As the first film to receive a nomination in all four acting categories, Mrs. Miniver sure had a lot riding on them. Things didn't start well when Best Supporting Actor went to Van Heflin for the noir film Johnny Eager. But then the young and lovely Teresa Wright made well by winning Best Supporting Actress. She was also nominated for Best Actress for her spirited role as the loyal Eleanor Gehrig, who supported her husband Henry Louis every step of the way even as his body may or may not have been wracked by amyotrophic lateral sclerosis, but in the end the Oscar went to Greer Garson for playing the titular role in Mrs. Miniver. Garson then proceeded to bore everybody to tears with a record setting speech that lasted between five and a half to seven minutes depending on who you ask. It's doubly impressive when you consider that some famously long speeches such as Shirley MacLaine's rambling speech for Terms of Endearment, Gwyneth Paltrow's tearful speech for Shakespeare in Love, and Halle Berry's emotional speech for Monster's Ball lasted for no more than four and a half minutes. I'm sure nobody really cared by the time James Cagney finally won an Oscar for Yankee Doodle Dandy for Best Actor.
At the end of the night, Mrs. Miniver led with four wins followed by Yankee Doodle Dandy with three. Since both were in competition for the final two awards it could have gone either way, but seriously was Mrs. Miniver going to lose? William Wyler won for Best Director and then cruised to an easy win for Best Picture, the sixth win of the night.
And yet, as long as Greer Garson's speech was, it wasn't quite as long as any of the films nominated for Best Animated Short.
All Out for 'V'
Where Can I Watch It?
So it seems like somebody put this online. I bet it'll get taken off sometime soon but here it is for now.
Logorama, but the soundtrack features mostly George M. Cohan's "Over There" instead. Blitz Wolf was a great film that established Tex Avery as the premiere comedic director at MGM, not that it really mattered to the Academy.
Where Can I Watch It?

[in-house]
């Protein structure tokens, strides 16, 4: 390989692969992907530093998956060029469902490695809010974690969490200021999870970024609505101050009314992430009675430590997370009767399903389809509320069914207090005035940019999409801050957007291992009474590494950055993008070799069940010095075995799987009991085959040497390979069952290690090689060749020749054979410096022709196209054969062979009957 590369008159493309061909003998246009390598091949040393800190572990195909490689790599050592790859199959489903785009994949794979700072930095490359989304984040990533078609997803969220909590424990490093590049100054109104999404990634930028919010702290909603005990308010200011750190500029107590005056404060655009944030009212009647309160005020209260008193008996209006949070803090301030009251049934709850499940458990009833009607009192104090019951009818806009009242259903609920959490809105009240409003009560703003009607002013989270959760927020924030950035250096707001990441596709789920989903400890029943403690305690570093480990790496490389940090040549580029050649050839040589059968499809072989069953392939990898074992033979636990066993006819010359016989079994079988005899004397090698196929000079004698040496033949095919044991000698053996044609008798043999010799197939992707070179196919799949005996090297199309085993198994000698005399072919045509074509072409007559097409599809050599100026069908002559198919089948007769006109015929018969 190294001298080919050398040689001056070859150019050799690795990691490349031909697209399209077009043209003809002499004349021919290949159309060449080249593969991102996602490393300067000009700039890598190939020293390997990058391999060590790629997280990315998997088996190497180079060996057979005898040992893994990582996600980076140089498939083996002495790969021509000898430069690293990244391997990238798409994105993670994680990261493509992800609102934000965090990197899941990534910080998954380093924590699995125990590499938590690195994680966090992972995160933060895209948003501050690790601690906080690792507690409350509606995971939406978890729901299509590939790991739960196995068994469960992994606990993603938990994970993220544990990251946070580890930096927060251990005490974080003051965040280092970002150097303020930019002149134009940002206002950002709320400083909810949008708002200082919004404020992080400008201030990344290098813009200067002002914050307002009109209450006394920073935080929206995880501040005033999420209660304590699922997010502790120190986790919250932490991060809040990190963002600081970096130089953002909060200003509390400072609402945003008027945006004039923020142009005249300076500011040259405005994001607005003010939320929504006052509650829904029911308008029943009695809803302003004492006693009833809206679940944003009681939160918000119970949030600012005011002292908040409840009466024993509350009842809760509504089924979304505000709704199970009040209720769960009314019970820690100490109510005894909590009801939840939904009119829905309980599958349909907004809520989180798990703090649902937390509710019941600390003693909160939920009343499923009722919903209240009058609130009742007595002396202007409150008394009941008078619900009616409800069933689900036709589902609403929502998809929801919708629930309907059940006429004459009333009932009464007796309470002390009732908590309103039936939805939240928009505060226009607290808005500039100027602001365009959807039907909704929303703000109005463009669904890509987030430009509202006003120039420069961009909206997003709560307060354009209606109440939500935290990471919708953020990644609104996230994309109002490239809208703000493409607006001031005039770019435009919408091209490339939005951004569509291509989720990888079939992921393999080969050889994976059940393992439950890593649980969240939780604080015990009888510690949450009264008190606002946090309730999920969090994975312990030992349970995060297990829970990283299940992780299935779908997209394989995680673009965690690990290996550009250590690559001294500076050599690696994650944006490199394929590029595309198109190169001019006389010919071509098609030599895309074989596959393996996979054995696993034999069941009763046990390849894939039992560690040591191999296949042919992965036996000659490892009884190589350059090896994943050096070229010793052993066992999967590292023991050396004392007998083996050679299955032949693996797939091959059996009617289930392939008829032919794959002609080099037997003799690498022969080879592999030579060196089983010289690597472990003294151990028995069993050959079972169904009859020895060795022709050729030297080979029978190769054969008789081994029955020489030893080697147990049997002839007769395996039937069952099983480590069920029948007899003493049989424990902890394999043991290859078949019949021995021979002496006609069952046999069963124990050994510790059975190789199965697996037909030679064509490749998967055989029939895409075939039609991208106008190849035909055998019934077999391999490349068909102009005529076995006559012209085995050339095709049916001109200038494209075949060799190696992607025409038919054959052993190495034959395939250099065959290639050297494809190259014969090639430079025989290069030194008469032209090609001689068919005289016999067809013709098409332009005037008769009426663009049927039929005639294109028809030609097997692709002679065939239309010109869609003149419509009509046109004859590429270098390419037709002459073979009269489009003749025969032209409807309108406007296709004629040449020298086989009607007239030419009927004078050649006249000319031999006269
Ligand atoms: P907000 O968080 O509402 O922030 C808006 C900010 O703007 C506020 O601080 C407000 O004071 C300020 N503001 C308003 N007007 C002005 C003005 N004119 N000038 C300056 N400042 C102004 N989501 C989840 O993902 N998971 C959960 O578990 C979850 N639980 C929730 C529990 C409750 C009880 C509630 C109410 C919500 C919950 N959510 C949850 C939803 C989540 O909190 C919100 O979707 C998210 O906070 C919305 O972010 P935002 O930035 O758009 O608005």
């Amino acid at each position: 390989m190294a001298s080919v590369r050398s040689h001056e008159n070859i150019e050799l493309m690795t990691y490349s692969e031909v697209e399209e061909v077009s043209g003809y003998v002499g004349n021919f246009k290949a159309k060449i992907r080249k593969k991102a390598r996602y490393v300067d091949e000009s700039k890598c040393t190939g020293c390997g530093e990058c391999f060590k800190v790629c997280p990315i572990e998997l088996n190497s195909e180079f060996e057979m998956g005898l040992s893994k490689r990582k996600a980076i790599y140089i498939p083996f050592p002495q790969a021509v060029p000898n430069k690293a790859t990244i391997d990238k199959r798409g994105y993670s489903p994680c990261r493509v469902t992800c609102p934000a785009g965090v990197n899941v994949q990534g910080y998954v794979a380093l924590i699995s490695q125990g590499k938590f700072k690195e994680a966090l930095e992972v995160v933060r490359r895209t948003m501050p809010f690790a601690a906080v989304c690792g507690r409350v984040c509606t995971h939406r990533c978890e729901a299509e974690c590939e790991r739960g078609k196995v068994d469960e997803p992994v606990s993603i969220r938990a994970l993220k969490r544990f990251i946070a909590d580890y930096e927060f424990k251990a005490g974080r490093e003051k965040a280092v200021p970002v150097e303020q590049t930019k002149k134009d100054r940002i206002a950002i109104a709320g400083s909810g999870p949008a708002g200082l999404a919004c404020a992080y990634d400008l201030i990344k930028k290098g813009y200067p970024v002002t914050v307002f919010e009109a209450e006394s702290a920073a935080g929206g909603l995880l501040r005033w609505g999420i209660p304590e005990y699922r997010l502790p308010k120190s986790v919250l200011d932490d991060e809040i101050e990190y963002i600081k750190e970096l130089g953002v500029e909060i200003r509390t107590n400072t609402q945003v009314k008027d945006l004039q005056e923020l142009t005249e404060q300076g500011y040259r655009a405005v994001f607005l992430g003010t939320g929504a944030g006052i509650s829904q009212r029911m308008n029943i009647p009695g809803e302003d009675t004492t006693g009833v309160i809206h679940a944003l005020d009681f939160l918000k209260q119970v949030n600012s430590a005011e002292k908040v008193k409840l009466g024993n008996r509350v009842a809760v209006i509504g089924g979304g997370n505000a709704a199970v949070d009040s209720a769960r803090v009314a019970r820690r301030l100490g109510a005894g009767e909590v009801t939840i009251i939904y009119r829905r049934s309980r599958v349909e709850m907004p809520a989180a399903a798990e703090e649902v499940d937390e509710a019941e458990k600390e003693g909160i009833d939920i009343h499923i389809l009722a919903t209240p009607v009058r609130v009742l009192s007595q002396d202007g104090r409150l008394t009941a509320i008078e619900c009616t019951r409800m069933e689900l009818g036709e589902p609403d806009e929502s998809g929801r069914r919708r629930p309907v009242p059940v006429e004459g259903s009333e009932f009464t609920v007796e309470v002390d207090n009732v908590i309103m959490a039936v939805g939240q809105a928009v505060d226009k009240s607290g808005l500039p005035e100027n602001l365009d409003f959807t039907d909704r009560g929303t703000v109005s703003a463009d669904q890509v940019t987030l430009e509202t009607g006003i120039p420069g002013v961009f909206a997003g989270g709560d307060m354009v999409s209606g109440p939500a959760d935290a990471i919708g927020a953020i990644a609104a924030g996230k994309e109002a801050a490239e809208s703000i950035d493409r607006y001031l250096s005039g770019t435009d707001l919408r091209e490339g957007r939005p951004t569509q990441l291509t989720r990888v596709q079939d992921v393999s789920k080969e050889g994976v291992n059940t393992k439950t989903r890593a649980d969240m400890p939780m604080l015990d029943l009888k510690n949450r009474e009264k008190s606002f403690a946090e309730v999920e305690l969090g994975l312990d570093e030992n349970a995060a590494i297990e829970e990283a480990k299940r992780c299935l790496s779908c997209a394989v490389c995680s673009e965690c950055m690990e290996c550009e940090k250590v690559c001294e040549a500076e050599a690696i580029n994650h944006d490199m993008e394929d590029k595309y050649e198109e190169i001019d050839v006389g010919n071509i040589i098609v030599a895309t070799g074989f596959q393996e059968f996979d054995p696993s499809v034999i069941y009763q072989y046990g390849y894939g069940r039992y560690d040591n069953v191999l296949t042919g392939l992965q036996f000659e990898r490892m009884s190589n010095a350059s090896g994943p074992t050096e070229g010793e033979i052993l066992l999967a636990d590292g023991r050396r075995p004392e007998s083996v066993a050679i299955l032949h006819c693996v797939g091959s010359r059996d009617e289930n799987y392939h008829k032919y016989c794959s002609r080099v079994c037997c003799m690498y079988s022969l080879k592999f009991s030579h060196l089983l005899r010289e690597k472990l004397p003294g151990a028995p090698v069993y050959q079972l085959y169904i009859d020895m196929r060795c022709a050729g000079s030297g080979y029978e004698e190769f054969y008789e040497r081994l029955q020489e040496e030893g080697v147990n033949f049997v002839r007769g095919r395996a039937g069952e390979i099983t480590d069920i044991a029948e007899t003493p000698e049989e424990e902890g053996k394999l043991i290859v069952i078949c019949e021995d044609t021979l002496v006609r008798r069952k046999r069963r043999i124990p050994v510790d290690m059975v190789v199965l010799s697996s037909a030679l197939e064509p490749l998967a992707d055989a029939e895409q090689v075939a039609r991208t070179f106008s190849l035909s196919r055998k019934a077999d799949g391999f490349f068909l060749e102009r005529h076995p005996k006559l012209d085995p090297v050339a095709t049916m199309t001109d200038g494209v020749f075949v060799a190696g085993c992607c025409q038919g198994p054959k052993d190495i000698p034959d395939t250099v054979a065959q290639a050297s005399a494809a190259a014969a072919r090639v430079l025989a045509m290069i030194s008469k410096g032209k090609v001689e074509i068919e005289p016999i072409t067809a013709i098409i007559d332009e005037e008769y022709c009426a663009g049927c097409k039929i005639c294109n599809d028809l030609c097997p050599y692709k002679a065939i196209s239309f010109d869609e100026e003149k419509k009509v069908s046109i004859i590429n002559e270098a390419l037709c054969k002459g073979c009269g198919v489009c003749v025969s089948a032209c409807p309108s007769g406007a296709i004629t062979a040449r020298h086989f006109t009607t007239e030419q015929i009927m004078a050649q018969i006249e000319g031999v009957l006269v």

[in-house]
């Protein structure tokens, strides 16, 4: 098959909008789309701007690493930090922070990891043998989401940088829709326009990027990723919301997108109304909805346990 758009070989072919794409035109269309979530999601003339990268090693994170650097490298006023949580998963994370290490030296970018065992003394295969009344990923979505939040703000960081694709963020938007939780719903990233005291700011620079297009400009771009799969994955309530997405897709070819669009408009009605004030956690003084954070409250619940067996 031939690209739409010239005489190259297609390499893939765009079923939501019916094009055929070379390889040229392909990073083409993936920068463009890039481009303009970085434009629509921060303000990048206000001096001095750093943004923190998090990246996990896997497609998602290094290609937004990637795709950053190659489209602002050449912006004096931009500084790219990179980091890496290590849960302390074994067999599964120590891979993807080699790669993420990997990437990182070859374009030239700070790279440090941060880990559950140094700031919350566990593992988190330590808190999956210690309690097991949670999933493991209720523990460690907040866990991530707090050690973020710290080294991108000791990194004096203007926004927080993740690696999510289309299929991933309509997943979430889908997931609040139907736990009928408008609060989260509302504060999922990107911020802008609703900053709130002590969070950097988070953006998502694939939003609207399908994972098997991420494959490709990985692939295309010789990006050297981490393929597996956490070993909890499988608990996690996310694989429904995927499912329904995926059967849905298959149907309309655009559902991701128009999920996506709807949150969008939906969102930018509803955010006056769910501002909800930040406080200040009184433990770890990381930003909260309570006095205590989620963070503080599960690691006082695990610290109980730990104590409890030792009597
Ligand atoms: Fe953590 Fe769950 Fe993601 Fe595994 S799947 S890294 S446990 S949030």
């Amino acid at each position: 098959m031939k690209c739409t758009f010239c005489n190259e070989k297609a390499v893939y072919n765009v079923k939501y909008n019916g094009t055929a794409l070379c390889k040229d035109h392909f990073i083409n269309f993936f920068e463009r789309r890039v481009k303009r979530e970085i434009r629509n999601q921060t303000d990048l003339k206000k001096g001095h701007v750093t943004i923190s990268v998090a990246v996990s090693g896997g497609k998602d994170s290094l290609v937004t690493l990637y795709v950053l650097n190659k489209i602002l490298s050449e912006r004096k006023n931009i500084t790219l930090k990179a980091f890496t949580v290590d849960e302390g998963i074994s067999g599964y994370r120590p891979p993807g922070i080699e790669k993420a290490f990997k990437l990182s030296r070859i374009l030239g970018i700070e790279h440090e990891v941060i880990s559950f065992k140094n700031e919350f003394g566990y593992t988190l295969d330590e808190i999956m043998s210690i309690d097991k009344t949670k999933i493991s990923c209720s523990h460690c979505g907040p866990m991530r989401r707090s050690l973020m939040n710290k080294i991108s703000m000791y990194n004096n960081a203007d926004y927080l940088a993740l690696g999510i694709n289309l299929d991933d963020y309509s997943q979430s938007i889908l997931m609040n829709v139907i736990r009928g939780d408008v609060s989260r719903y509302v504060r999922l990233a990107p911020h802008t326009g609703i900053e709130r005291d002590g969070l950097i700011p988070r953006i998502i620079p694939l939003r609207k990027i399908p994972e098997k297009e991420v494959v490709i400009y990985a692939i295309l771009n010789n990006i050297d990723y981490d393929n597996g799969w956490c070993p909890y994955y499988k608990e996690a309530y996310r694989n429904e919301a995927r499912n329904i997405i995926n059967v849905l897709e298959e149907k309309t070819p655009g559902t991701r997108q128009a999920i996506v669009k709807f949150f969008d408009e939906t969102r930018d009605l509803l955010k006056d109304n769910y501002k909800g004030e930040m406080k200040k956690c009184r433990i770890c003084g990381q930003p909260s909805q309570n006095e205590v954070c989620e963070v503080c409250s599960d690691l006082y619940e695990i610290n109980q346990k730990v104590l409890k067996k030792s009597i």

Der Fuehrer's Face
getting drafted and wanting to fly. However, the most powerful and most bizarre propaganda film starring Donald Duck would have to be Der Fuehrer's Face. Disney created this film to drum up support for the war by painting a picture of a Nazi-centric world that had terrible standards of living. The portrayal of Nutziland was over the top. Swastikas adorn every possible surface, and an oompah band made up of caricatures of Axis leaders like Goebbels, Goering, Himmler, Hirohito, and Mussolini goes around singing about Der Fuehrer. Even the rooster heils Hitler while crowing in the morning. The exaggerated design of the world is good for some laughs, but it only gets better through Donald's living condition. His daily bread, hard as a rock, gets interrupted by orders to read Mein Kampf. And his job becomes downright hilarious with his frequent need to stop and heil pictures of Hitler in between screwing heads on missiles. Of course Disney doesn't stop there and adds frequent visual and situational humor. And the film climaxes in a surreal breakdown that ranks up there with Pink Elephants on Parade in terms of sheer freakiness. To see it happen to a familiar character like poor Donald makes it that much more powerful. The original song written by Oliver Wallace and popularized by bandleader Spike Jones is hilarious and adds to the farcical nature of the film. Of course it's hard to think of Nazis as being something to laugh at, but this was 1942 and the horrors of the Nazi Final Solution was still largely unknown in the West. The Nazis were an enemy and by portraying them as buffoonish can audiences feel better about fighting the war. I suppose that gets at the heart of propaganda, and that's what makes Der Fuehrer's Face such a great film.